The United States is willing to send troops to NATO allies if Russia invades Ukraine, a senior administration official said ahead of President Joe Biden's highly anticipated video call with Russian President Vladimir Putin.
"The U.S. would be prepared to provide that kind of reassurance" to allies who want it in the event of an attack, the official told reporters Monday, pointing to a similar deployment after Russia annexed Crimea in 2014.
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At the same time, the administration official declined to confirm if Biden would threaten a military response, describing it as unhelpful "saber rattling."
"I don't want to use a public press call to talk about the particular sensitive challenges that President Biden will lay out for President Putin," the official said. "But I would say the United States is not seeking to end up in a circumstance in which the focus of our countermeasures is the direct use of American military force."
But while Biden will emphasize diplomacy as "the responsible way to resolve this crisis," he will "impose meaningful consequences for harmful and destabilizing actions," the official added.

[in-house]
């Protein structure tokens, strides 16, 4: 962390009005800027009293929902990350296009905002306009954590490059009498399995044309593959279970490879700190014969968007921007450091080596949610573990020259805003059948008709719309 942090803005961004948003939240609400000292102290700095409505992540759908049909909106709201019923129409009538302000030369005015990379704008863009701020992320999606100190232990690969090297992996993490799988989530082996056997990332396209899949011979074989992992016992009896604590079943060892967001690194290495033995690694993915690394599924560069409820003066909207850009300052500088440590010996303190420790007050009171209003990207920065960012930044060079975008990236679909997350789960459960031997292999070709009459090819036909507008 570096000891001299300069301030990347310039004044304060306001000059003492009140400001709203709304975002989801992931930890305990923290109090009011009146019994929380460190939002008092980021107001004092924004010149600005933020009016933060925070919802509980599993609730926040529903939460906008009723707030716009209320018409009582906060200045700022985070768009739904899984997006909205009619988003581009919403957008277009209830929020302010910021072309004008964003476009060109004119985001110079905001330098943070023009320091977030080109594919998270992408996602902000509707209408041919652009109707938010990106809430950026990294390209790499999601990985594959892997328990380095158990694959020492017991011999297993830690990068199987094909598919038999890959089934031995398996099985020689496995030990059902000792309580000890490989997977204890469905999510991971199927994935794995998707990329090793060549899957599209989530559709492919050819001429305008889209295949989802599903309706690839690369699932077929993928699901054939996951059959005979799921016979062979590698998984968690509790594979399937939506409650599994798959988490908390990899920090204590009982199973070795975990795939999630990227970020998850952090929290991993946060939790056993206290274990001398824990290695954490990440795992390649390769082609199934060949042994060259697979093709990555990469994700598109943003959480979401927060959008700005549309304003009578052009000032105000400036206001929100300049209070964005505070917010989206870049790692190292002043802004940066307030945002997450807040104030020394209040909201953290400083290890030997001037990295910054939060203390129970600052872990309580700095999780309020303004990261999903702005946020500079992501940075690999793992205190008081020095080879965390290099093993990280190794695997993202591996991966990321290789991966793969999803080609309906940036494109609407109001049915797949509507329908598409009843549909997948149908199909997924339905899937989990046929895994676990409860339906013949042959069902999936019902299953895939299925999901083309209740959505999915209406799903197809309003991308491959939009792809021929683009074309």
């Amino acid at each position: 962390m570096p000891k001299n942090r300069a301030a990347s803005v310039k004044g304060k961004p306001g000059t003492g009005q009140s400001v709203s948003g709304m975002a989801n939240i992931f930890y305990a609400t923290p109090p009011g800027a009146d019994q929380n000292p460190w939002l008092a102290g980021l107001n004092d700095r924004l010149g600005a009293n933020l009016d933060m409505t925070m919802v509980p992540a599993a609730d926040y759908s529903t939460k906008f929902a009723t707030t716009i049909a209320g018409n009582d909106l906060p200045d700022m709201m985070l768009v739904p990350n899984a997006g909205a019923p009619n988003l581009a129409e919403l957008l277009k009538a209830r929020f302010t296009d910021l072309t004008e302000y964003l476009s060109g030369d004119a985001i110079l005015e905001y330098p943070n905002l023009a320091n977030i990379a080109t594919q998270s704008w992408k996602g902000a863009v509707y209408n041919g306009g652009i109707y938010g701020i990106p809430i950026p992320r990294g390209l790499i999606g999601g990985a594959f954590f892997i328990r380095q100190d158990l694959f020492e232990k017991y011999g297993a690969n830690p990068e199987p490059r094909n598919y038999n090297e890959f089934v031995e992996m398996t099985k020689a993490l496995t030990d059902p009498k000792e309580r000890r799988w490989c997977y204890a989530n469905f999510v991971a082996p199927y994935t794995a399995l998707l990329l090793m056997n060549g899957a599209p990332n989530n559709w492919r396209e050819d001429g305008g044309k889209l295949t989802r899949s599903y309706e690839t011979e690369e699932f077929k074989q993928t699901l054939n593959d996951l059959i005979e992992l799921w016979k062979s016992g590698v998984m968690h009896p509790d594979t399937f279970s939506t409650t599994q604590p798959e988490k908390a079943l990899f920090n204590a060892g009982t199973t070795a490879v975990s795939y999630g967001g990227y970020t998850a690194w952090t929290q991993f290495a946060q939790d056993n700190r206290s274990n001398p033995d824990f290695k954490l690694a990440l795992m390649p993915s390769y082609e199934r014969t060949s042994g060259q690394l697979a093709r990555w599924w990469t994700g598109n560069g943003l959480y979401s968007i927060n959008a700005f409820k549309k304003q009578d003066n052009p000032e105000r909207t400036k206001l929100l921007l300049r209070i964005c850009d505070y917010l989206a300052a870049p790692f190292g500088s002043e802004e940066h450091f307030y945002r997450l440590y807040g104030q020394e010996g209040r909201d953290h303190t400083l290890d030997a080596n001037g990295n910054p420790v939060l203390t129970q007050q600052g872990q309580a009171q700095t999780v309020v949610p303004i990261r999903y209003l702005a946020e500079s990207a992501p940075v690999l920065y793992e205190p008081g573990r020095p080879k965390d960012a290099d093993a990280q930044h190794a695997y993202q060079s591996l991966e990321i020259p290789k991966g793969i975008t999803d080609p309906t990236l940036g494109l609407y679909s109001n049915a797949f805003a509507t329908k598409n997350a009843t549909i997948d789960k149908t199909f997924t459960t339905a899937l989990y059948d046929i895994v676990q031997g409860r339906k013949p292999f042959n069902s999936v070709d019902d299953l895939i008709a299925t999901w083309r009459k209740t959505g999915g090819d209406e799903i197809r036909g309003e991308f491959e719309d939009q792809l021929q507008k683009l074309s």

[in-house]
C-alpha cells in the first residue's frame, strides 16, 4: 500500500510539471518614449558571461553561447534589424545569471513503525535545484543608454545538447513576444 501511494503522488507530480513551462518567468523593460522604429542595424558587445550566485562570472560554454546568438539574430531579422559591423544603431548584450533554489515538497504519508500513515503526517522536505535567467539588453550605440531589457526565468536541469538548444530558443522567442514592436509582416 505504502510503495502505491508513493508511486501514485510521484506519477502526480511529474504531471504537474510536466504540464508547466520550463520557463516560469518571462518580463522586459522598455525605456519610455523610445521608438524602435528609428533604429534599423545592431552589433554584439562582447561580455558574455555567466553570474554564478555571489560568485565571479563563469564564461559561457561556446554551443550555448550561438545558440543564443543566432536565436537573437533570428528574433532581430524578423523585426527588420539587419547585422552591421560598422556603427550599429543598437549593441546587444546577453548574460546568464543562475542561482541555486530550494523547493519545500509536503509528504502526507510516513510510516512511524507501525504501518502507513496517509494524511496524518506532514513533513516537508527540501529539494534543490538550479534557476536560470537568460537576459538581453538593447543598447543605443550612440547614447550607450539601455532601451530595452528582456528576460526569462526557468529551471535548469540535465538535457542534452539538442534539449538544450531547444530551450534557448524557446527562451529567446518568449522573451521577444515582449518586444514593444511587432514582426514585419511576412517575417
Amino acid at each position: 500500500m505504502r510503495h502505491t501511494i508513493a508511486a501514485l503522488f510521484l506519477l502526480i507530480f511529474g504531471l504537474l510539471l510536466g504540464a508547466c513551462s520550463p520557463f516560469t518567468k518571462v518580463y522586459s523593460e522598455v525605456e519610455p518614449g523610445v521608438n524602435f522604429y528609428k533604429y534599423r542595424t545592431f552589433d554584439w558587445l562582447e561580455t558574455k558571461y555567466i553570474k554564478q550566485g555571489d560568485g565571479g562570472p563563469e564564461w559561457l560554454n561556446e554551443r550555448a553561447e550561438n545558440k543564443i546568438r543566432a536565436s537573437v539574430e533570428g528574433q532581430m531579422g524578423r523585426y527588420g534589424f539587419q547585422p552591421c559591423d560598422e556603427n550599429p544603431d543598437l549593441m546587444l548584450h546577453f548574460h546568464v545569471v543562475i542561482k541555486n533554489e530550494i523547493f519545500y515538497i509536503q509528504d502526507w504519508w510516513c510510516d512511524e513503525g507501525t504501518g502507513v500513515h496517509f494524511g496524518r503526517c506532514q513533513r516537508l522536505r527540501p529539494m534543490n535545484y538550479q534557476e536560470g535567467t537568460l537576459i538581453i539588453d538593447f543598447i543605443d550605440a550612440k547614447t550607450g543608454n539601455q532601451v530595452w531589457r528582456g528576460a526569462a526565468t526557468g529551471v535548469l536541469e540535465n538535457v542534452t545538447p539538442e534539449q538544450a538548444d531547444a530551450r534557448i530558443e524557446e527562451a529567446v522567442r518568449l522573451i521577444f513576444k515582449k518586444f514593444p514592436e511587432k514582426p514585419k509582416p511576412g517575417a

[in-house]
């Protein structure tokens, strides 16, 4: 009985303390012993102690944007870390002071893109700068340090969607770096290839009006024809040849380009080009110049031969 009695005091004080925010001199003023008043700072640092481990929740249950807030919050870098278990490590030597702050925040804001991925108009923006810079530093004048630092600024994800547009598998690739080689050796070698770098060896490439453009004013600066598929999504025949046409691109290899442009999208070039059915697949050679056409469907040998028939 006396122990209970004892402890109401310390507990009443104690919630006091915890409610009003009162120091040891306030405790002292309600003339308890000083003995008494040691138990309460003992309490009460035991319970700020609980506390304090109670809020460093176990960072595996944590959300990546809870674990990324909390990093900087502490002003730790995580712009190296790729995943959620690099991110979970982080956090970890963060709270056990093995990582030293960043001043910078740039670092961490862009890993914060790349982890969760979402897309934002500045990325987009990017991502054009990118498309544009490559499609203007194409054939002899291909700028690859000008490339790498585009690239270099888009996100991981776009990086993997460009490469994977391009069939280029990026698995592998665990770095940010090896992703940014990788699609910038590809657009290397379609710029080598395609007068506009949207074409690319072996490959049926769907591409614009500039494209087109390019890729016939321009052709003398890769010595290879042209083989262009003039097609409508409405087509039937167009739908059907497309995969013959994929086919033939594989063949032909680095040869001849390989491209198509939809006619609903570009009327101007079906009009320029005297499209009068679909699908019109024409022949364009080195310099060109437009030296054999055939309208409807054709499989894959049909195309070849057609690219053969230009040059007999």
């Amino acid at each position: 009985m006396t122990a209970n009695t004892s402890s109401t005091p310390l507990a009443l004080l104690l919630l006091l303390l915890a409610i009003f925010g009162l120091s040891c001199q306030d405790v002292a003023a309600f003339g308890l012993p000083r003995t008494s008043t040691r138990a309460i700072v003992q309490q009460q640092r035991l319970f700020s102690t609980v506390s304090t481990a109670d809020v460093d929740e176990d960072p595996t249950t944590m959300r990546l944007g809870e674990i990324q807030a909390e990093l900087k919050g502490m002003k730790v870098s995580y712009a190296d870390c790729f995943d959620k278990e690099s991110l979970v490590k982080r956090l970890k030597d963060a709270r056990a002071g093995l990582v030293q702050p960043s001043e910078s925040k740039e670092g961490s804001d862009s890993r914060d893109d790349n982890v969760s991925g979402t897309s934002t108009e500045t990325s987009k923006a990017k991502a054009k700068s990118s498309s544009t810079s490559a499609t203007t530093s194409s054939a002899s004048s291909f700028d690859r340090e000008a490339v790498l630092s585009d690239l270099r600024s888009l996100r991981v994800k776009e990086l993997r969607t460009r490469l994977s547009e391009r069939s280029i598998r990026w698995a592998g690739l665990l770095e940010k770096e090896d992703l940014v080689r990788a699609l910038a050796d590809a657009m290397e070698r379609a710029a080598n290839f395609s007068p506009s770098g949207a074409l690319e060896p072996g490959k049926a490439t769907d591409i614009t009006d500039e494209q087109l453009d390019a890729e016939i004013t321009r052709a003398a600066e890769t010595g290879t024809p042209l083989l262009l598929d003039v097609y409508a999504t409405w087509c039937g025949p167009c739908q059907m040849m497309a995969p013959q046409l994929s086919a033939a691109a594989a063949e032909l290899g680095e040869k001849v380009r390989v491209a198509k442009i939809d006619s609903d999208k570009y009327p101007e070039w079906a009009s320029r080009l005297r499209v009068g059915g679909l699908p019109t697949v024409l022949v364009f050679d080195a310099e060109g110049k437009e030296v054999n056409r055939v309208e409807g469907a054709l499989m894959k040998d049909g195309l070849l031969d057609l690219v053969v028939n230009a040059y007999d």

In preparation for the Putin call, Biden's first since a post-Geneva summit conversation in July, the president has spoken with European partners to coordinate a message of "ally unity and strong trans-Atlantic solidarity on the way forward," the administration official said. The U.S. has also shared "substantial and sustained" intelligence regarding an intensified Russian disinformation campaign concerning Ukraine, among other developments.
"To be clear, we do not know whether President Putin has made a decision," the official said. "We do know that he is putting in the capacity" akin to 2014.
"We've seen this Russian playbook before," the official added.
Biden will connect with Ukrainian President Volodymyr Zelensky this week as well so he can debrief him personally, according to the administration official. Secretary of State Antony Blinken reached out to Zelensky before the call.
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Although Russian military buildup and plans related to Ukraine are of "deep concern," other agenda items for the Biden-Putin call include cybersecurity and Iran's nuclear program, according to the administration official.